Catholic Encyclopedia (1913)/Illegitimacy
Illegitimacy. —As generally defined, and as understood in this article, illegitimacy denotes the condition of children born out of wedlock. It should be noted, however, that, according to the Roman law and the canon law, an illegitimate child becomes legitimate by the subsequent marriage of its parents. This legal provision has been adopted by many European countries, but it does not obtain in England or in most of the United States. Illegitimacy is probably more general, more frequent, and more constant than the majority of persons are aware. Owing to the absence of statistics, no estimate can be given of its extent in the United States and Canada. The following tables show the percentage of illegitimate births (that is, the proportion which they form of the total number of living births) in the principal countries of Europe at different periods during the last thirty years. The figures in the first column are taken from "Der Einfluss der Confession auf die Sittlichkeit", by H. A. Krose, S.J.; those in the second are derived from the "Statesman's Year Book" for 1908:- Austria
England and Wales
Switzerland These figures are sufficiently disturbing, and yet they do not exhibit the full extent of the evil. Many illegitimate births are registered as legitimate, while many others escape registration entirely. This happens in all countries; probably it is particularly true of Greece and Servia. While the percentages in the first column are about the same as those which obtained for a long period previous to 1891, those in the second column indicate a decline in the rate of illegitimacy in most of the European countries since that date, and in some countries a very notable decline. All authorities agree that the rate has decreased during the last twenty years, but not all admit that the downward movement has been quite as pronounced in some countries as represented by the "Statesman's Year Book". At any rate, the decline does not necessarily indicate an improvement in sexual morality. Nor does a high rate of illegitimacy in a country prove that the inhabitants are less chaste than those of some other region where the rate is low. The number of illegitimate births implies at least an equal number of sins between the sexes, but it describes neither the full nor the relative extent of such immorality, nor does it represent the relative resistance offered by a people to temptations of this kind. Illegitimacy Is subject to many social influences, some of which tend to increase and some to diminish the illicit intercourse from which it results, some of which diminish it without lessening such intercourse, and some of which increase it in the statistical records without increasing it in the eyes of God. In general, illegitimacy is an index of comparative sexual morality only among peoples having the same laws, customs, and social conditions.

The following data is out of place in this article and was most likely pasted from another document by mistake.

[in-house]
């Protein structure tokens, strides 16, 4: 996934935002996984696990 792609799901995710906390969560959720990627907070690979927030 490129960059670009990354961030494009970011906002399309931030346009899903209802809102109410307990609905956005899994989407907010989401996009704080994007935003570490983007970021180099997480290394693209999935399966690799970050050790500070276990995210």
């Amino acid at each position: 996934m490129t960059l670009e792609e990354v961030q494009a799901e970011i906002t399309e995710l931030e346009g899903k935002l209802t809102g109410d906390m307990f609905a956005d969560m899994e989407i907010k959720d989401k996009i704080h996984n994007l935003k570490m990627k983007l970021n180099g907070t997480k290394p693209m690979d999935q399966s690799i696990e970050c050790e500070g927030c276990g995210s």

It is not difficult to enumerate all the important factors that tend to increase or diminish illegitimacy, but it is practically impossible to measure accurately the relative weight of each. Poverty, heredity, ignorance, town life, religion, have all been set down by one or more authorities as the predominant influence. In this article nothing more will be attempted than a general description of the significant factors and their apparent influence.
Poverty is undoubtedly a factor within certain limits. Owing to the lack of privacy in their homes, the absence of decent facilities for the entertainment of young men in the homes of the young women, and the temptation to which the latter are subjected of exchanging their virtue for material advantages, the poor, at least the very poor, are confronted by moral dangers that do not threaten the rich or the comfortable classes. Moreover, poor girls are generally less familiar with methods of forestalling the consequences of lapses from virtue, and less able to conceal these consequences. On the other hand, poverty that is not so deep as to be degrading is more conducive to the formation of a strong moral character than circumstances which make possible a life of ease and abundant material satisfactions. In some cities, notably in Paris, a considerable number of couples, who have never been united by a marriage ceremony, live together and rear children. Probably the great majority of these are impelled to this course by poverty. In so far as the average age of marriage is later among the poor than among those in better circumstances, it will tend to increase illegitimacy. On these points, however, as well as on the influence of poverty generally, statistics give us little information. They tell us, for example, that there is much less illegitimacy in Ireland than in England and Scotland, but they do not prove that this condition is to be attributed exclusively, or even mainly, to the greater material comfort enjoyed by the English and Scotch. Other factors are operative, such as differences in religion, heredity, and town life.